I personally take a lot of notice of the degree of complexity of weather systems, discounting the reliability of the predictions significantly as the complexity increases.

I'd rather set off in bad conditions, but with a simple system of large scale, than venture into the unpredictability of an apparently benign but unfathomably complex system with lots of wriggles and multiple centres, and/or marked differences between what's happening aloft and alow.

I guess it's a bit like facing an adversary whom you expect to be fierce but straightforward, in preference to a nominally lesser foe who is devious and potentially full of surprises.
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Old 22-09-2012, 05:55   #11
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Re: Surfing downwind on a cruiser?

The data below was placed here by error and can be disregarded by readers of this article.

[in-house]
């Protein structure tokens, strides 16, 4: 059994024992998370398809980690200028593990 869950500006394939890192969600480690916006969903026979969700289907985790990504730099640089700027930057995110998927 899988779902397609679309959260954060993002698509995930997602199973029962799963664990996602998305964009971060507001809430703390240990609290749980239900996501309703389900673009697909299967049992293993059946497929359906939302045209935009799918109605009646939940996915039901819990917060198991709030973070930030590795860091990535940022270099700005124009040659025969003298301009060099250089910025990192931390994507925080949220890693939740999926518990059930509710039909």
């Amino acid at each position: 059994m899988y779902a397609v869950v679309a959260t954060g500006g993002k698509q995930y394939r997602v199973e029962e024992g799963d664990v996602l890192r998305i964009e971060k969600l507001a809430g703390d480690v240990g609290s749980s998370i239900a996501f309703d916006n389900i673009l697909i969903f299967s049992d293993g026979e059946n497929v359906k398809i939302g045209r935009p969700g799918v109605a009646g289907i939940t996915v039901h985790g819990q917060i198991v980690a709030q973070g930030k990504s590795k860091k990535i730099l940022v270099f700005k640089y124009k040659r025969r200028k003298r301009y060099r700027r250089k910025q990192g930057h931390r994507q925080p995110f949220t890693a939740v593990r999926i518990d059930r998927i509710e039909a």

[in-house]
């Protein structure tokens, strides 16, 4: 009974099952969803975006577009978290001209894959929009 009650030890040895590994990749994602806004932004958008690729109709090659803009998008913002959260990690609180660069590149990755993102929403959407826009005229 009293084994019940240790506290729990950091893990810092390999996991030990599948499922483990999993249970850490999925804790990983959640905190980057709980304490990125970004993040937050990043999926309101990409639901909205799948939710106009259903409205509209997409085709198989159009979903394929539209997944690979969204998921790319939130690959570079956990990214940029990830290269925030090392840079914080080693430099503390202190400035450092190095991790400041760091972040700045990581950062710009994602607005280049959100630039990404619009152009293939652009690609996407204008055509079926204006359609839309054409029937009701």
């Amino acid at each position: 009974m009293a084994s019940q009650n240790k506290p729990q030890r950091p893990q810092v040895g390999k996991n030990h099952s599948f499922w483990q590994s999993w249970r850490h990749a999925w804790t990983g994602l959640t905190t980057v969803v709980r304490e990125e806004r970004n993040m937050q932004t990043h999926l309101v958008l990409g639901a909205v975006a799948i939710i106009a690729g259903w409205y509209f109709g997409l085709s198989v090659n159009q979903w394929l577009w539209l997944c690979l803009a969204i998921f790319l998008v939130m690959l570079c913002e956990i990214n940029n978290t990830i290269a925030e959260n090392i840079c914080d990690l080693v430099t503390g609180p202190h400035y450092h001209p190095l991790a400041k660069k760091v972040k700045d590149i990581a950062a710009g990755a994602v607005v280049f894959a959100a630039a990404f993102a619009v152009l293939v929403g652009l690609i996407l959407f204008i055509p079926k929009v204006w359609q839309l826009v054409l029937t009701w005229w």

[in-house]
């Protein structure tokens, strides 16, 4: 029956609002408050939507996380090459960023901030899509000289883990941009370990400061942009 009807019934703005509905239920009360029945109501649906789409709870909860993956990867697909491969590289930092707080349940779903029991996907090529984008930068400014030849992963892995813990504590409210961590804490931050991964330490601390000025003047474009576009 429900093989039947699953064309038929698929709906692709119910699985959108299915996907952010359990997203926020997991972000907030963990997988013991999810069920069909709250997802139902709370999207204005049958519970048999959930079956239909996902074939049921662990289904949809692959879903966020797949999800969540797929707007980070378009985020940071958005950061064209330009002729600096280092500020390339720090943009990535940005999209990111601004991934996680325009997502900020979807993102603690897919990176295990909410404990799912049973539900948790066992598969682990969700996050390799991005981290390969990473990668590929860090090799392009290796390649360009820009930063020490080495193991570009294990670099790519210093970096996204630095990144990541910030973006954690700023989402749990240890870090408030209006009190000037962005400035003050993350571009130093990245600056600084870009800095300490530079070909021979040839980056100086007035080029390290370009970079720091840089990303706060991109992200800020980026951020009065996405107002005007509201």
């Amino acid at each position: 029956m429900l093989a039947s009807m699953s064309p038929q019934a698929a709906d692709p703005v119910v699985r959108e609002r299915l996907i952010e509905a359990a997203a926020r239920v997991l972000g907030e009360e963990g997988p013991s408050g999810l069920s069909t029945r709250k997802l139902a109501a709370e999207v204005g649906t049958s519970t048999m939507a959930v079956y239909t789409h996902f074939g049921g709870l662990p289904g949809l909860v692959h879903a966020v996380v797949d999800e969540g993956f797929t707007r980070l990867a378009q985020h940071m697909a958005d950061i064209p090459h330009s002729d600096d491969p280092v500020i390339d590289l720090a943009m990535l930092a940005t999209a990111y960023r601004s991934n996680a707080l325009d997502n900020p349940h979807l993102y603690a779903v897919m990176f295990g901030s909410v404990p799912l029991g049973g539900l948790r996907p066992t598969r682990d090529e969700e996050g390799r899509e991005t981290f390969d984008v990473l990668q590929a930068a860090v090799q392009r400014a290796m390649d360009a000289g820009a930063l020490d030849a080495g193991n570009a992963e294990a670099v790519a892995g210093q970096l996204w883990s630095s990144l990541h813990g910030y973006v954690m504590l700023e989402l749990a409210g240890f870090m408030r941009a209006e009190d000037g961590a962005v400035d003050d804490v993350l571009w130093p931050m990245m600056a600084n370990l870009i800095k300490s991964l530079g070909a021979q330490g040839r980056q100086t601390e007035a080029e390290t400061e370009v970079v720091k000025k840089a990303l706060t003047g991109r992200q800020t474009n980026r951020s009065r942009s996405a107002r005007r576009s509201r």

I almost always chose to sail for comfort over sailing for speed. It's easier on the boat and way easier on my nerves. Besides if I didn't want to enjoy myself why would I do it to start with?
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Old 22-09-2012, 06:45   #12
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Re: Surfing downwind on a cruiser?

It depends a lot on how easily driven the boat is. My J/37 surfed easily in tradewind situations while loaded for cruising without using a chute. The boat isn't going to broach in those situations, as it is not being overdriven for speed. The AP can easily sail it as the boat feels like it is on rails when at that speed. The boat will be doing 9 to 11 or 12 kts going down the waves without any fuss. The main will probably be reefed and the 100% headsail may also be reefed. This means there isn't that much pushing the rig -- making the pressures on the boat and the crew fairly light.